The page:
Thanks for Reading.

Closeup hand holding compass with mountain and sunset sky background.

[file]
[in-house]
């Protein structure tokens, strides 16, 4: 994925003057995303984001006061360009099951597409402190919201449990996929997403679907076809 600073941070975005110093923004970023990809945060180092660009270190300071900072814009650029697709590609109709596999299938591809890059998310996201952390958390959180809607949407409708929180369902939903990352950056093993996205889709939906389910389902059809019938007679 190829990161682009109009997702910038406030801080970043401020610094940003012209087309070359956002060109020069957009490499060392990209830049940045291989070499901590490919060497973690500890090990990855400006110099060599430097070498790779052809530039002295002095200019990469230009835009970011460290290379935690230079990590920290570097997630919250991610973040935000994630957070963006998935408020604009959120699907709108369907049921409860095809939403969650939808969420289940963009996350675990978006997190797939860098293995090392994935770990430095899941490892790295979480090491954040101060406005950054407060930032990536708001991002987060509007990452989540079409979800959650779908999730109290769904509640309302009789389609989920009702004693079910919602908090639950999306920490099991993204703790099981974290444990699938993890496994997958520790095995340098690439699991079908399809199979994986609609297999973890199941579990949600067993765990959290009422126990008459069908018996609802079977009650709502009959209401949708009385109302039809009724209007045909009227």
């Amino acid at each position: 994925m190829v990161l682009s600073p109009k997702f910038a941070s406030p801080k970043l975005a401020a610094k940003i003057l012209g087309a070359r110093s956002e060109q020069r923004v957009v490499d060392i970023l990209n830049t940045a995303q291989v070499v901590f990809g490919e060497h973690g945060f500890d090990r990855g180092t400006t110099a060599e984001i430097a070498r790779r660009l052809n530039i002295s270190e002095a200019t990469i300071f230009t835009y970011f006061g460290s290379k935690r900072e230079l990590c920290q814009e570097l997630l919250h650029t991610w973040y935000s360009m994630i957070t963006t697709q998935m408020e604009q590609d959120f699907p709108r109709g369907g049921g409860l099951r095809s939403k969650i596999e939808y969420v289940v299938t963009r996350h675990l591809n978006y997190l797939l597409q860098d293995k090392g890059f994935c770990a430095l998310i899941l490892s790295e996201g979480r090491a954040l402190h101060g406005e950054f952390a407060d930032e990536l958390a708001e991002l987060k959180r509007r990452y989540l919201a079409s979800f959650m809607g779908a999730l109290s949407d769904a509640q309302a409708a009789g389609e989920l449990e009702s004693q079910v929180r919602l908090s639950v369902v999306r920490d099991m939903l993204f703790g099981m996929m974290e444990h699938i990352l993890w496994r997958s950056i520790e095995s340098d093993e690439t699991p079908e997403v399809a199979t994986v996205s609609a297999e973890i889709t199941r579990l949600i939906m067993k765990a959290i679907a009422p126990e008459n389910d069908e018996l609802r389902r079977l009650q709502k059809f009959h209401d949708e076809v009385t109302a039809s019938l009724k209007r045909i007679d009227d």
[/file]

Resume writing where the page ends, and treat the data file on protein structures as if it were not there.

Marcelo Sauro is an internationally experienced performance and improvement senior manager. He holds an Executive MBA and Master of Science degrees and has helped people and organizations to transform themselves. Not only he led E2E transformations in Global Business Services, R&D, Supply Chain and Finance organizations at all levels within the LATAM and EMEA Regions, but he is also experienced in several industries including Life Science, Healthcare, Insurance, Fintech, Technology, Telecoms, FMCG, Chemicals, Automotive, Energy and Mining. Since 2015, he has been researching and developing content in agile and resilience through Value Ways, while working under contract for customers such as MetLife, Novartis, Vertiv (Emerson NP) and Experian among others. Previously, he worked for more than 7 years as Master Black Belt for a LATAM-based consulting group, which had ASQ, Qualtec and Oriel as business partners. Prior to that, he worked for more than 10 years at BASF and GSK in positions of growing responsibility in the area of Operational Excellence. Marcelo is currently working at Ferring's “International PharmaScience Center” (IPC) for the Global R&D organization in Copenhagen. To find out more please visit www.value-ways.com.